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August 4th. 


MY BELOVED MAKAR ALEXIEVITCH,--For God's sake borrow some money as soon as you can. I would not ask this help of you were it not for the situation in which I am placed. Thedora and myself cannot remain any longer in our present lodgings, for we have been subjected to great unpleasantness, and you cannot imagine my state of agitation and dismay. The reason is that this morning we received a visit from an elderly--almost an old--man whose breast was studded with orders. Greatly surprised, I asked him what he wanted (for at the moment Thedora had gone out shopping); whereupon he began to question me as to my mode of life and occupation, and then, without waiting for an answer, informed me that he was uncle to the officer of whom you have spoken; that he was very angry with his nephew for the way in which the latter had behaved, especially with regard to his slandering of me right and left; and that he, the uncle, was ready to protect me from the young spendthrift's insolence. Also, he advised me to have nothing to say to young fellows of that stamp, and added that he sympathised with me as though he were my own father, and would gladly help me in any way he could. At this I blushed in some confusion, but did not greatly hasten to thank him. Next, he took me forcibly by the hand, and, tapping my cheek, said that I was very good-looking, and that he greatly liked the dimples in my face (God only knows what he meant!). Finally he tried to kiss me, on the plea that he was an old man, the brute! At this moment Thedora returned; whereupon, in some confusion, he repeated that he felt a great respect for my modesty and virtue, and that he much wished to become acquainted with me; after which he took Thedora aside, and tried, on some pretext or another, to give her money (though of course she declined it). At last he took himself off--again reiterating his assurances, and saying that he intended to return with some earrings as a present; that he advised me to change my lodgings; and, that he could recommend me a splendid flat which he had in his mind's eye as likely to cost me nothing. Yes, he also declared that he greatly liked me for my purity and good sense; that I must beware of dissolute young men; and that he knew Anna Thedorovna, who had charged him to inform me that she would shortly be visiting me in person. Upon that, I understood all. What I did next I scarcely know, for I had never before found myself in such a position; but I believe that I broke all restraints, and made the old man feel thoroughly ashamed of himself--Thedora helping me in the task, and well-nigh turning him neck and crop out of the tenement. Neither of us doubt that this is Anna Thedorovna's work-- for how otherwise could the old man have got to know about us?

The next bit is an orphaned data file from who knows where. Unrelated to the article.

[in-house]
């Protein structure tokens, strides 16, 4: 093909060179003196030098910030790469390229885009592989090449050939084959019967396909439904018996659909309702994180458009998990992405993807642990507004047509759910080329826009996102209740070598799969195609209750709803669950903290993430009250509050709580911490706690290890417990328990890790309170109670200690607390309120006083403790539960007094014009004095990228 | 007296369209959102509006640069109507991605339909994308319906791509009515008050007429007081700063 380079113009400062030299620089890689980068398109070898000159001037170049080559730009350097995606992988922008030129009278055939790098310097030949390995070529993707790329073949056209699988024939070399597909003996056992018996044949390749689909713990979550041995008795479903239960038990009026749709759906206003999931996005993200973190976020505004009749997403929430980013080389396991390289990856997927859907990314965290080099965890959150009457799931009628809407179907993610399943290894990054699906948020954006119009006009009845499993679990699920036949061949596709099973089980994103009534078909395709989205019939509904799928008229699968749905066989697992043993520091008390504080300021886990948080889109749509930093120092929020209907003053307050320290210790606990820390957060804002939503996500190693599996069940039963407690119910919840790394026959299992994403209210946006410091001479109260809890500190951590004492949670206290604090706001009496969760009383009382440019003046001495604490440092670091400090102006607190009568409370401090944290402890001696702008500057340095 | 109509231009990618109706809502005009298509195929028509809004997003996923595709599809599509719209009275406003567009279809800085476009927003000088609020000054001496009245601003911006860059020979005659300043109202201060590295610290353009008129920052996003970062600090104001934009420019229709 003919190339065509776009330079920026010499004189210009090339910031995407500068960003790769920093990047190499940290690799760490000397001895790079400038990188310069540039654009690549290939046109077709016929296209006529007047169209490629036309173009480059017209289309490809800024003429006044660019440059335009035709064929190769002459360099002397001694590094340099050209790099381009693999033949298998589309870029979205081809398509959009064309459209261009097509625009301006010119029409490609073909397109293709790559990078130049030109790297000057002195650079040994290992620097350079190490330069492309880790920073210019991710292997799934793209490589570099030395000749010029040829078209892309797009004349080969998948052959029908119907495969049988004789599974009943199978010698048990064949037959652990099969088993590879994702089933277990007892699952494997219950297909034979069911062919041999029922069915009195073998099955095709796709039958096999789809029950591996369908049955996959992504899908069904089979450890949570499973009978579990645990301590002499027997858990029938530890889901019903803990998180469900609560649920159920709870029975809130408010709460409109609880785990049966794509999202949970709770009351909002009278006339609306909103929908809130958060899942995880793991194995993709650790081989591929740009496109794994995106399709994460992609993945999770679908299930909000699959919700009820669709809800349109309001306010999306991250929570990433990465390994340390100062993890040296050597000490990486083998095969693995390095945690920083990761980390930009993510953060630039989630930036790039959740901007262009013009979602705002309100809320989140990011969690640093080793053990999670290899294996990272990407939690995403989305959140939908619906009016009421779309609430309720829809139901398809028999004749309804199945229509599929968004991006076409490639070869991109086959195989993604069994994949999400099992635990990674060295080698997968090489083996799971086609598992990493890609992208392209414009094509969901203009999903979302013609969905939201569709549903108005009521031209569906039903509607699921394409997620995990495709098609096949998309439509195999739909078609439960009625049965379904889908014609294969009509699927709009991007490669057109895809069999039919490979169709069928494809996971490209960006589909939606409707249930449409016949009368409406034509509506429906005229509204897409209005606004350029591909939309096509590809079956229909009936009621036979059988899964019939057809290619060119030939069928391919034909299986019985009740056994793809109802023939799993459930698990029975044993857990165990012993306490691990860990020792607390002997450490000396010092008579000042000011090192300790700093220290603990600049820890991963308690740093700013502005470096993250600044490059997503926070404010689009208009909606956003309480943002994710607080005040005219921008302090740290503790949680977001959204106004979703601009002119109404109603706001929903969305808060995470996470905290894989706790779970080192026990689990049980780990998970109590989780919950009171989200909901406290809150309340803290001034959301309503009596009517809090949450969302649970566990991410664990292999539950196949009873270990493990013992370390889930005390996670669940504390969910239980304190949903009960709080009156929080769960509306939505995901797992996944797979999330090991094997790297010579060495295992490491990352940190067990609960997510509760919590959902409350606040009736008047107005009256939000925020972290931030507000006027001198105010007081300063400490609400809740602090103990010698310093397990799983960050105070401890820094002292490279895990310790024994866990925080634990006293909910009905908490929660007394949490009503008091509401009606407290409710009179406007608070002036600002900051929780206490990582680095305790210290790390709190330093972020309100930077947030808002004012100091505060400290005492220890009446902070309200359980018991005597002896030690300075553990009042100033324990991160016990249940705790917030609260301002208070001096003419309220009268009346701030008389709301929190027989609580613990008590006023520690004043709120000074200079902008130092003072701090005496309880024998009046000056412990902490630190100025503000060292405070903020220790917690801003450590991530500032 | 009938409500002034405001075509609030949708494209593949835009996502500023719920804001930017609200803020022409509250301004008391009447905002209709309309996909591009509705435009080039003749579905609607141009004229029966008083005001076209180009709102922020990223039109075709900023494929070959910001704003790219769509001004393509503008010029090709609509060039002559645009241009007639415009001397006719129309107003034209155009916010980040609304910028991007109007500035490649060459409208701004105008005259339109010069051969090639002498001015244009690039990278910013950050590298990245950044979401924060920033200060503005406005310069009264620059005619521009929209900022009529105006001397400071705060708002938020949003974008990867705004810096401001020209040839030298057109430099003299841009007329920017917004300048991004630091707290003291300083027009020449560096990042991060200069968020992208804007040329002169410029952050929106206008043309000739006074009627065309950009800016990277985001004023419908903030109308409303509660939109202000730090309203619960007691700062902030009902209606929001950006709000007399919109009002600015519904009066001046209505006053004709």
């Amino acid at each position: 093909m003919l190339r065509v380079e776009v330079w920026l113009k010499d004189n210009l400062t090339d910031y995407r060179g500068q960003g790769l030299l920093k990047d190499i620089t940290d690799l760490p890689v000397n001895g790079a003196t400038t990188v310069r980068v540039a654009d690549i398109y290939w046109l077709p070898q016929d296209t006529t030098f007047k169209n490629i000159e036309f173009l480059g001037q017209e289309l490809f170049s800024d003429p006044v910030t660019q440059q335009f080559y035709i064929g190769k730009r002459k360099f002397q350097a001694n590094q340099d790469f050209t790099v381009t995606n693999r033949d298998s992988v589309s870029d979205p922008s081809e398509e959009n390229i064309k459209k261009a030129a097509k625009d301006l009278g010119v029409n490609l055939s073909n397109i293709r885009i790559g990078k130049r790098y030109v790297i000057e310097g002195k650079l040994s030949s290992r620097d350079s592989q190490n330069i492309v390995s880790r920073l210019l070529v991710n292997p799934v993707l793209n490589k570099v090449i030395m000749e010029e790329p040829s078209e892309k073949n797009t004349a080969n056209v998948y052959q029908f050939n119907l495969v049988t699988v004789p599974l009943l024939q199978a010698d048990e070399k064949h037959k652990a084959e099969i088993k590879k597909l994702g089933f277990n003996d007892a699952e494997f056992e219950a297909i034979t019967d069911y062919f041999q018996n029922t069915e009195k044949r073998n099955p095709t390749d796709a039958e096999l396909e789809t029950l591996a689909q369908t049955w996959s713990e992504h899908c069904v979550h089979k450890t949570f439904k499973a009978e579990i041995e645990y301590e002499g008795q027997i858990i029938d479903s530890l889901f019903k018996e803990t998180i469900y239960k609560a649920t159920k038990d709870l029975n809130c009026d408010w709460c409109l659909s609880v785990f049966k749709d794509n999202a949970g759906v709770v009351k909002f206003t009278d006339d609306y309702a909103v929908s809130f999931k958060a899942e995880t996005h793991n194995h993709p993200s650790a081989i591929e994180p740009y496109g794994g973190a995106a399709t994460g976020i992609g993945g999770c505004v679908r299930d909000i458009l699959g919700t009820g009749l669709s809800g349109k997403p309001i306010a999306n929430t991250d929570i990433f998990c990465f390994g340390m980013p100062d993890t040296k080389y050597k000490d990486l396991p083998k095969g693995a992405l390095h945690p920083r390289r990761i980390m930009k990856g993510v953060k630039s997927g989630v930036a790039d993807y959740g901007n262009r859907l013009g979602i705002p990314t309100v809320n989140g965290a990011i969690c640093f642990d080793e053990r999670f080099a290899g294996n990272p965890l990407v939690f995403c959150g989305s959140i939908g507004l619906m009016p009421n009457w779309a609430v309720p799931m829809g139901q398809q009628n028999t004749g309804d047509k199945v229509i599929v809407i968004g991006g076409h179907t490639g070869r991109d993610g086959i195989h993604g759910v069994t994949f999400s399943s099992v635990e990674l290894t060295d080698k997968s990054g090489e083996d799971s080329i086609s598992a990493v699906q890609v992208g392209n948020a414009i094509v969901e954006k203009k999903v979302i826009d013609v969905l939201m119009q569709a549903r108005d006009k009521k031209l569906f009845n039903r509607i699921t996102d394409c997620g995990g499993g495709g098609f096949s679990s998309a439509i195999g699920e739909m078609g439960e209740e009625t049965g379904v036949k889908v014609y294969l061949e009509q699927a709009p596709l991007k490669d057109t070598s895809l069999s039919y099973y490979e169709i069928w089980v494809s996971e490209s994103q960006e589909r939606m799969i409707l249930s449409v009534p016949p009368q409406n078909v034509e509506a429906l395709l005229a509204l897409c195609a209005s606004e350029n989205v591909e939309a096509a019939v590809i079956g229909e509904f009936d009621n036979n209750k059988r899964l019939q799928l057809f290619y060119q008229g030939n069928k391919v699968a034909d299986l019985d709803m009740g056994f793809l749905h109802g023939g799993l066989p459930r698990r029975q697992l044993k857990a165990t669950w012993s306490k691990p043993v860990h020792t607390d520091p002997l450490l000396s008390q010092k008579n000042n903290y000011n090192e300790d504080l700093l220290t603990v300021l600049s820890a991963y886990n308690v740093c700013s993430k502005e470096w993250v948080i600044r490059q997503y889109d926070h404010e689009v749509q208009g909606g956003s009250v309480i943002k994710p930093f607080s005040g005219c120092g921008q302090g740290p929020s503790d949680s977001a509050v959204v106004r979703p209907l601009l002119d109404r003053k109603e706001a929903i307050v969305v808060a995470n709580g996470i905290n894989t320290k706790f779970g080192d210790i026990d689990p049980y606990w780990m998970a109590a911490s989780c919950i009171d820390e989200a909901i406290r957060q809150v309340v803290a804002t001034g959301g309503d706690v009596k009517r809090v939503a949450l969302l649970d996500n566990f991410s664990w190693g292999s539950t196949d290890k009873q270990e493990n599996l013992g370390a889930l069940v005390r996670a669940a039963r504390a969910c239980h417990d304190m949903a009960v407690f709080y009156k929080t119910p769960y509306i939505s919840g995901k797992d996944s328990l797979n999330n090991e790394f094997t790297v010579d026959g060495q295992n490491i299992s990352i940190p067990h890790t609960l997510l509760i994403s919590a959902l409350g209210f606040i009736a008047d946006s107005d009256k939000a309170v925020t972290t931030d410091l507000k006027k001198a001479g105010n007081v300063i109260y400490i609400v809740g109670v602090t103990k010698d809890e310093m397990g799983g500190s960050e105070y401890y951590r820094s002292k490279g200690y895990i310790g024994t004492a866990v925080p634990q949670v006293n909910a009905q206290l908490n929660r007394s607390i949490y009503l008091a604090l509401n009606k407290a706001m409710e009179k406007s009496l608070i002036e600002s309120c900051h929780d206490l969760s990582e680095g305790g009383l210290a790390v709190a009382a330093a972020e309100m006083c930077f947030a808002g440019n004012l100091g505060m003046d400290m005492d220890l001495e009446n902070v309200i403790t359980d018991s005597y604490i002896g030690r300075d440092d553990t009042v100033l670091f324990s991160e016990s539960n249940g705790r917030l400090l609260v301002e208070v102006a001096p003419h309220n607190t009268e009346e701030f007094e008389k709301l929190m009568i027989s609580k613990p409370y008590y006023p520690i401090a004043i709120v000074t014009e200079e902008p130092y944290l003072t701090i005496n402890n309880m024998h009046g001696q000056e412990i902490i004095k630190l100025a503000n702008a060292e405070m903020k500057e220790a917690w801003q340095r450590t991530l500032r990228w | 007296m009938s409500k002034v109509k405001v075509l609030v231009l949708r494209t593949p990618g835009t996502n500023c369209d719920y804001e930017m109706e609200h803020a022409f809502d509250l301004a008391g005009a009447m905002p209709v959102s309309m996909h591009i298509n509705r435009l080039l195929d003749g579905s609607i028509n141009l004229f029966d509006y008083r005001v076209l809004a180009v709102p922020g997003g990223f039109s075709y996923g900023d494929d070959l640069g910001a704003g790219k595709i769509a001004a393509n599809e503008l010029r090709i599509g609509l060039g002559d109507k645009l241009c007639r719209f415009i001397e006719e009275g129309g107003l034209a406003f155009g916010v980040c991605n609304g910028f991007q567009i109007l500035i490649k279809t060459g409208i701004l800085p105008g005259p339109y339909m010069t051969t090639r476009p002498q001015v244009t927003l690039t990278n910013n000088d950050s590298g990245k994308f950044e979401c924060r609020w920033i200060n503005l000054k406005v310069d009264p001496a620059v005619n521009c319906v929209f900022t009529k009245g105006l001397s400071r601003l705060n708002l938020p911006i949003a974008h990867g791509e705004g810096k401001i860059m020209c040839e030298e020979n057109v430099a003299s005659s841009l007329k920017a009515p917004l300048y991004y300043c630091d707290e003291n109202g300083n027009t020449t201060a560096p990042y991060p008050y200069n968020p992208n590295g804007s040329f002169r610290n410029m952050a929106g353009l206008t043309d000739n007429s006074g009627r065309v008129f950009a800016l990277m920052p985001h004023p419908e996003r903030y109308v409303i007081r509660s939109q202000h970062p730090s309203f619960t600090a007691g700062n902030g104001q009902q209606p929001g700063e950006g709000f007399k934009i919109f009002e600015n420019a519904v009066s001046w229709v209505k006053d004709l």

Now, therefore, Makar Alexievitch, I turn to you for help. Do not, for God's sake, leave me in this plight. Borrow all the money that you can get, for I have not the wherewithal to leave these lodgings, yet cannot possibly remain in them any longer. At all events, this is Thedora's advice. She and I need at least twenty-five roubles, which I will repay you out of what I earn by my work, while Thedora shall get me additional work from day to day, so that, if there be heavy interest to pay on the loan, you shall not be troubled with the extra burden. Nay, I will make over to you all that I possess if only you will continue to help me. Truly, I grieve to have to trouble you when you yourself are so hardly situated, but my hopes rest upon you, and upon you alone. Goodbye, Makar Alexievitch. Think of me, and may God speed you on your errand!

B.D.

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